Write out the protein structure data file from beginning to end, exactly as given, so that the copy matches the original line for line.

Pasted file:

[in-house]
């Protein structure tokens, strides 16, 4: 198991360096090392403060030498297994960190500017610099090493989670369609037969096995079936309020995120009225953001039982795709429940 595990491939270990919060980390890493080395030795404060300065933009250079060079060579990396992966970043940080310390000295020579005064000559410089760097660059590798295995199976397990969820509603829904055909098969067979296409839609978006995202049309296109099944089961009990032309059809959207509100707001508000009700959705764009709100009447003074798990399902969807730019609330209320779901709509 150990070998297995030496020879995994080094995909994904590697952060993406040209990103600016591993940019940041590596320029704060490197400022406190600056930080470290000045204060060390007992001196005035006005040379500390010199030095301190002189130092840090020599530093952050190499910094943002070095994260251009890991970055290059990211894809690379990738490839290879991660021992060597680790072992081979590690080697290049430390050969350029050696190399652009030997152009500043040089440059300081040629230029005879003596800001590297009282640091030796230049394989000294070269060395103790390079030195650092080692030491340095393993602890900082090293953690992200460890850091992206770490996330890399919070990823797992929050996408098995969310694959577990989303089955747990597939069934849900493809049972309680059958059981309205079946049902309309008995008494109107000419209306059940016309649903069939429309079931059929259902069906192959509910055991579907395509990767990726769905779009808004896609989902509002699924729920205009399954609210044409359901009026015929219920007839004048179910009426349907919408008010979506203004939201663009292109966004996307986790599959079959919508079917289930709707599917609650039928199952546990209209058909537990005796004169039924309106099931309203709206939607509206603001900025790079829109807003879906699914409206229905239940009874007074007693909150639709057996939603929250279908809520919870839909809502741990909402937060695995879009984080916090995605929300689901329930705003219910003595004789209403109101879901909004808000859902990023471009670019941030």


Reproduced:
[in-house]
């Protein structure tokens, strides 16, 4: 198991360096090392403060030498297994960190500017610099090493989670369609037969096995079936309020995120009225953001039982795709429940 595990491939270990919060980390890493080395030795404060300065933009250079060079060579990396992966970043940080310390000295020579005064000559410089760097660059590798295995199976397990969820509603829904055909098969067979296409839609978006995202049309296109099944089961009990032309059809959207509100707001508000009700959705764009709100009447003074798990399902969807730019609330209320779901709509 150990070998297995030496020879995994080094995909994904590697952060993406040209990103600016591993940019940041590596320029704060490197400022406190600056930080470290000045204060060390007992001196005035006005040379500390010199030095301190002189130092840090020599530093952050190499910094943002070095994260251009890991970055290059990211894809690379990738490839290879991660021992060597680790072992081979590690080697290049430390050969350029050696190399652009030997152009500043040089440059300081040629230029005879003596800001590297009282640091030796230049394989000294070269060395103790390079030195650092080692030491340095393993602890900082090293953690992200460890850091992206770490996330890399919070990823797992929050996408098995969310694959577990989303089955747990597939069934849900493809049972309680059958059981309205079946049902309309008995008494109107000419209306059940016309649903069939429309079931059929259902069906192959509910055991579907395509990767990726769905779009808004896609989902509002699924729920205009399954609210044409359901009026015929219920007839004048179910009426349907919408008010979506203004939201663009292109966004996307986790599959079959919508079917289930709707599917609650039928199952546990209209058909537990005796004169039924309106099931309203709206939607509206603001900025790079829109807003879906699914409206229905239940009874007074007693909150639709057996939603929250279908809520919870839909809502741990909402937060695995879009984080916090995605929300689901329930705003219910003595004789209403109101879901909004808000859902990023471009670019941030």